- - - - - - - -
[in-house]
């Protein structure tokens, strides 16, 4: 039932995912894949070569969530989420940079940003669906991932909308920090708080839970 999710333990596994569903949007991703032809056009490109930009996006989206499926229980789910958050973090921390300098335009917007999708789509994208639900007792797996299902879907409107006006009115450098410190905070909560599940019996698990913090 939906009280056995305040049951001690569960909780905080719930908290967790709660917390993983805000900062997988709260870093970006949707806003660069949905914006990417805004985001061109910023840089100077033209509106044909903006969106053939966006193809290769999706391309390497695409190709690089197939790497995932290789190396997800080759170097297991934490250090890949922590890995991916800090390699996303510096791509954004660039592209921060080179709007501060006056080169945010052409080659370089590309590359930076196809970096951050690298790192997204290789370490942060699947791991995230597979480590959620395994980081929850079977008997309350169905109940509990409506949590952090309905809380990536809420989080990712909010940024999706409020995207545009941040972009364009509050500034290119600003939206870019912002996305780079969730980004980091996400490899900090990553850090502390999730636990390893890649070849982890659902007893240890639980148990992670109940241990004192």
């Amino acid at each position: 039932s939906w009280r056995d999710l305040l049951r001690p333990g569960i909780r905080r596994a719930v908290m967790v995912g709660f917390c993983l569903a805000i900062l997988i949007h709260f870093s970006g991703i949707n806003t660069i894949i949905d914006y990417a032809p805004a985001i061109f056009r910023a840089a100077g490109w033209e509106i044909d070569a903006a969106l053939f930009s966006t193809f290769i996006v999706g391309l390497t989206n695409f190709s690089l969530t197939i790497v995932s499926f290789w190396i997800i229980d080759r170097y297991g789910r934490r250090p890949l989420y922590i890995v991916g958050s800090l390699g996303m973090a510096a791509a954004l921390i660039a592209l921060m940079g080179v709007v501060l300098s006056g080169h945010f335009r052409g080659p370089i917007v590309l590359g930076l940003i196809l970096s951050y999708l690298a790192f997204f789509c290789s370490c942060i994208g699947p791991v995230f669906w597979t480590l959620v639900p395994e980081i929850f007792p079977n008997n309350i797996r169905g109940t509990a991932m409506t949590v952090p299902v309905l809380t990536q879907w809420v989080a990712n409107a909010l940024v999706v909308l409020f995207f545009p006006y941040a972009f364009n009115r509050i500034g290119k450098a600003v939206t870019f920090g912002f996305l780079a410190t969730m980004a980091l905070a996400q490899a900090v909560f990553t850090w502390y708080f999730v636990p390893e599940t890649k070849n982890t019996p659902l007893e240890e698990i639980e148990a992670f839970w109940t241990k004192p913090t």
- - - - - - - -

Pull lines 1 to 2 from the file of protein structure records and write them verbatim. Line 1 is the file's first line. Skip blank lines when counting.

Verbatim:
[in-house]
């Protein structure tokens, strides 16, 4: 039932995912894949070569969530989420940079940003669906991932909308920090708080839970 999710333990596994569903949007991703032809056009490109930009996006989206499926229980789910958050973090921390300098335009917007999708789509994208639900007792797996299902879907409107006006009115450098410190905070909560599940019996698990913090 939906009280056995305040049951001690569960909780905080719930908290967790709660917390993983805000900062997988709260870093970006949707806003660069949905914006990417805004985001061109910023840089100077033209509106044909903006969106053939966006193809290769999706391309390497695409190709690089197939790497995932290789190396997800080759170097297991934490250090890949922590890995991916800090390699996303510096791509954004660039592209921060080179709007501060006056080169945010052409080659370089590309590359930076196809970096951050690298790192997204290789370490942060699947791991995230597979480590959620395994980081929850079977008997309350169905109940509990409506949590952090309905809380990536809420989080990712909010940024999706409020995207545009941040972009364009509050500034290119600003939206870019912002996305780079969730980004980091996400490899900090990553850090502390999730636990390893890649070849982890659902007893240890639980148990992670109940241990004192």